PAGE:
This year the theme @ GHC09 is "Creating Technology for Social Good" and therefore this is an excellent opportunity to demonstrate what can be done in the subject with multimeadia technologies targeting the construction of virtual worlds.
For this reason, Sun Microsystems Laboratories will present the poster "3D Collaborative Environments for Social Good" in the posters session on Wednesday.
The best part of the experience as the poster author is the fact that I am not part of Wonderland's development team and that is the best way to demonstrate that everyone could use this particular technology to enhance the community work. More information can be found at http://blogs.sun.com/gilda/entry/wonderland_para_un_bien_social
- there is not just one route to the top
- networks are critical to advancement and mobility
- learn early to promote yourself, make it a part of your being
- the earlier your career, the more important your manager's role is
- dare to be different and create your own styles
- build up your support network wherever they are
I came across this article on "Learning How to Work a Crowd". In this Ignite Talk, Alexis Bauer uses an interesting analogy of planting a garden to networking at social events. One must "sow the seeds of conversation" around the room.
One important thing to always remember is that everyone is JUST as nervous as you are. Striking up casual conversations with strangers becomes less daunting when you have something in common with each other. The beauty of conferences like GHC is that everyone already has at least one thing in common with everyone else: the conference! So the next time you spot someone near you, strike up a conversation about the conference itself (your hotel, seminars that you'll be attending, cool swag, etc). You can use anything related to the conference as a conversation starter. And remember, "bystander is just another word for a friend you don't know yet".
Hope to see some of you working the GHC crowd this year!
Systers Code Sprint at GHC09
Time: 16:00-20:00 - AST, Thursday, October 01, 2009
Where: GHC09 - Room: Tucson A
From coders to writers to artists to testers... we'll be looking for people with all sorts of skills. (And if you can't make it to GHC, you can stop by the IRC channel to help too!) Check out the current task list and see what might suit your expertise, or just stop by and see how you can help on the day, because new ideas are bound to come up. You don't have to stay the whole time, either, just stop by for as long as you can.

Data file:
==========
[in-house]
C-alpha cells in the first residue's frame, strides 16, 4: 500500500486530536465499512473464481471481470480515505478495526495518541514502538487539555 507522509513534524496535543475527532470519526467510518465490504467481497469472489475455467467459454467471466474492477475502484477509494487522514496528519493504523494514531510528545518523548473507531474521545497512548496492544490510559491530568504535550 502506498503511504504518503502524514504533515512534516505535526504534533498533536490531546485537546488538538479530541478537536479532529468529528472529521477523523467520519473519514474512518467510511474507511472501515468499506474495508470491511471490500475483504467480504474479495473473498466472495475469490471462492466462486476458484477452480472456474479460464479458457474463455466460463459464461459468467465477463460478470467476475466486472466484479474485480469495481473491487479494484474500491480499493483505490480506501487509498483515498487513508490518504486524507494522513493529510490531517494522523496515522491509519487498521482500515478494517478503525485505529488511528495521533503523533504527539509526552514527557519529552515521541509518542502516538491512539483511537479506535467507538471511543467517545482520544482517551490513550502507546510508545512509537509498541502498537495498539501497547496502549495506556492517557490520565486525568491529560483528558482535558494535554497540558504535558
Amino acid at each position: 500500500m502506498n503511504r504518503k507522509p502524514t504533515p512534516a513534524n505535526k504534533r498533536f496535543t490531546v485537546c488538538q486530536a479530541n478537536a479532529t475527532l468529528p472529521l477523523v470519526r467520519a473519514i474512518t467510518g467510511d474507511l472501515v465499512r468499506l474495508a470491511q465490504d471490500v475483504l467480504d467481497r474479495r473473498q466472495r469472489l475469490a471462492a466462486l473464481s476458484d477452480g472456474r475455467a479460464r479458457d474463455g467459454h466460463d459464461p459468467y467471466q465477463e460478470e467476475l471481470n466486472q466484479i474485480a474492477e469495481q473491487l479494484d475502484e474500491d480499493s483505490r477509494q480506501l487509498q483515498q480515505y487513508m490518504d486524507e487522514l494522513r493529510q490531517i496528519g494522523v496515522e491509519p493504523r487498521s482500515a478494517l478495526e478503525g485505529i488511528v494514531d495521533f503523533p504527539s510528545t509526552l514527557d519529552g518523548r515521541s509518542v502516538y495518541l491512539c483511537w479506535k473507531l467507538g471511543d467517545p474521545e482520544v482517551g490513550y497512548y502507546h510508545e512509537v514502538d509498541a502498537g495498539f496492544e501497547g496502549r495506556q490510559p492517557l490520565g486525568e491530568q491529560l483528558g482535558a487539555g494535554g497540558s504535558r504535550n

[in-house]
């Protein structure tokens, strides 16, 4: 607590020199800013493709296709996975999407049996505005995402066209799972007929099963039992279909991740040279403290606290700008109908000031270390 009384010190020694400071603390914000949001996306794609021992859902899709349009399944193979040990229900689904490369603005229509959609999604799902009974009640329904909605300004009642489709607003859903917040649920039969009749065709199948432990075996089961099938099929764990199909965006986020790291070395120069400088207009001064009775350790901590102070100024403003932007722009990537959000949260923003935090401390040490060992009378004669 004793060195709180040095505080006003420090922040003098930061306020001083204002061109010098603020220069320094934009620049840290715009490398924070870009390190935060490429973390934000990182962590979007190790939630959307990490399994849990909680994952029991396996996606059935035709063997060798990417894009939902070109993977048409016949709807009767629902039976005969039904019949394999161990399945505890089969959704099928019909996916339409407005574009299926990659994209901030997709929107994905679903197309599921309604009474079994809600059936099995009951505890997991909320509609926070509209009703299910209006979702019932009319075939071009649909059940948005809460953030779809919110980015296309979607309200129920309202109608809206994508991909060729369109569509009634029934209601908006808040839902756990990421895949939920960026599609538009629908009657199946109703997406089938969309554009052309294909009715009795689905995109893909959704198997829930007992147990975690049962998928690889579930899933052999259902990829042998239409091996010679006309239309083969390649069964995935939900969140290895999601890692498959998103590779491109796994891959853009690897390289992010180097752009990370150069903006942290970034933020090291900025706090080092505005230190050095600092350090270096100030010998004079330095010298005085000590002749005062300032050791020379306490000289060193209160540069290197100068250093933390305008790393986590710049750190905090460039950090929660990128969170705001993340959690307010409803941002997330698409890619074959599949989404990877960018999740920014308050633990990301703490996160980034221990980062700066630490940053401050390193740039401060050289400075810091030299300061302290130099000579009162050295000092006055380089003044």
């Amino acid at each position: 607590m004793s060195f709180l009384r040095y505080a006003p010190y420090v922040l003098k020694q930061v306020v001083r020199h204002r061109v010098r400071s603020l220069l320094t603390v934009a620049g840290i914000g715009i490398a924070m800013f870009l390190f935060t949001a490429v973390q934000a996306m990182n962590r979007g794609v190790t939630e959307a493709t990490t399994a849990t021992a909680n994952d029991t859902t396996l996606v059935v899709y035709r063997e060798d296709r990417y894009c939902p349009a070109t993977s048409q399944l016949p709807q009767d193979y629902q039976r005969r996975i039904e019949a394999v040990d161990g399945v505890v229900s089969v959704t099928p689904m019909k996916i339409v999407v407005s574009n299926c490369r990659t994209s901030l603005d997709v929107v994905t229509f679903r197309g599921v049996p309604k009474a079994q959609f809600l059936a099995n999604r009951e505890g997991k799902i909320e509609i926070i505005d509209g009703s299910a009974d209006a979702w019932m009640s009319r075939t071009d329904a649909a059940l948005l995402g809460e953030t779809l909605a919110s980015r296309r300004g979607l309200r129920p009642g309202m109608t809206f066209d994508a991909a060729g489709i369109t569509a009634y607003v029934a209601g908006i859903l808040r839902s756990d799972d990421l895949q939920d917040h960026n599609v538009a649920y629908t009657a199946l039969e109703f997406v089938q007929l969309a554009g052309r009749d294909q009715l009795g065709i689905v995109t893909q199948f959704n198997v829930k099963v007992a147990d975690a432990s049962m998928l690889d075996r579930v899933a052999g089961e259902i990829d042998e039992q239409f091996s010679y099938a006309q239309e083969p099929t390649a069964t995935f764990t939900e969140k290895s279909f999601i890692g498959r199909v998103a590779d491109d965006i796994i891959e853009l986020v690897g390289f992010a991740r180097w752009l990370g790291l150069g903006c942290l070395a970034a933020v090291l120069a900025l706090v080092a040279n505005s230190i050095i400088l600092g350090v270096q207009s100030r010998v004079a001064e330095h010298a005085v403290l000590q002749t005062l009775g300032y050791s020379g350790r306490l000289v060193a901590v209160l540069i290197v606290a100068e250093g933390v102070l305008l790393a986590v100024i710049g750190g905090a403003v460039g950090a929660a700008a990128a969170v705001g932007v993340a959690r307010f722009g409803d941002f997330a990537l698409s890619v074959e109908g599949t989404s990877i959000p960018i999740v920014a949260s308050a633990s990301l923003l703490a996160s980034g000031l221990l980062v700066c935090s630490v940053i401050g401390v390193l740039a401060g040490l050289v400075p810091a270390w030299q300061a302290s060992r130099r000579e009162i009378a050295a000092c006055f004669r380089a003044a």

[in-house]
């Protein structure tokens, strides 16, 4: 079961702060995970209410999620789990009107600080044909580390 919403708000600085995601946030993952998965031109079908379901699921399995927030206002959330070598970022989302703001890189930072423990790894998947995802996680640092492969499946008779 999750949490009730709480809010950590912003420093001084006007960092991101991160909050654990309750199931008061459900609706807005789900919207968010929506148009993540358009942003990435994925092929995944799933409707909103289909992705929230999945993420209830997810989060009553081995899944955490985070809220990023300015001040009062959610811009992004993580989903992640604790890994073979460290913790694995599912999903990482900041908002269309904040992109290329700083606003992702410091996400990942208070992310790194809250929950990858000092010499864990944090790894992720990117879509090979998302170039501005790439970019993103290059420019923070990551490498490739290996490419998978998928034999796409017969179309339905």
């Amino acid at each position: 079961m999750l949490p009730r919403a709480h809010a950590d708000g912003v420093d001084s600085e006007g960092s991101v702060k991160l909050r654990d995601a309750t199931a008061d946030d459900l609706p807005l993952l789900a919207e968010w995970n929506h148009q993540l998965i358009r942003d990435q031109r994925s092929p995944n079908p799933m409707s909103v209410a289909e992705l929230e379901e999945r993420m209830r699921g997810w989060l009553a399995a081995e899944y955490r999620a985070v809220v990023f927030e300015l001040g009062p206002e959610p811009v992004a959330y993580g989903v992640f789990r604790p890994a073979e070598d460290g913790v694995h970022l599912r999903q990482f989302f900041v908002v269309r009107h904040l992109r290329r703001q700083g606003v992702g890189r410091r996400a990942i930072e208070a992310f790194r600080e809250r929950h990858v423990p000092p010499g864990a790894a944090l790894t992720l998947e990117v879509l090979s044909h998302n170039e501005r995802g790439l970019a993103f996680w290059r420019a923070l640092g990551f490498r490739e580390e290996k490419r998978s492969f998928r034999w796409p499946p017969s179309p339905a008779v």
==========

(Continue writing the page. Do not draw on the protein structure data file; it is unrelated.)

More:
And if you'll indulge me for bit, let me tell you why I'm so excited about the Systers code sprint at GHC09.
The fact that it's a code sprint to help roll out some new stuff for Systers is plenty of reason to be excited, but this is extra special to me because one of the things we'll be working on is Mailman, which is a mailing list manager and open source project near and dear to my heart.
First, it's exciting to me because mailing lists have been a large part of the way I "meet" other women involved in computing, like the wonderful women involved with LinuxChix, Systers and many others. Mailing lists provide us a way to connect with others around the world. Many women in computing feel quite isolated, and it's wonderful to be part of a global community.
Of course, the joy of mailing lists is hardly limited to women in computing. They're used by universities, friends, political parties, and special interest groups of all stripes. They're also commonly used to help coordinate efforts for open source projects. Which brings me to the second reason I love Mailman: I'm a developer! I'm actually one of the core developers, plus I wrote a lot of documentation for it. So I'm always thrilled to see new ways in which people want to use it, and of course I love seeing people hack on the projects that I contribute to. And I admit, since I'm currently trying to work on helping improve the usability for the next version, I'm always out there asking people how they like it and what we can fix in the future.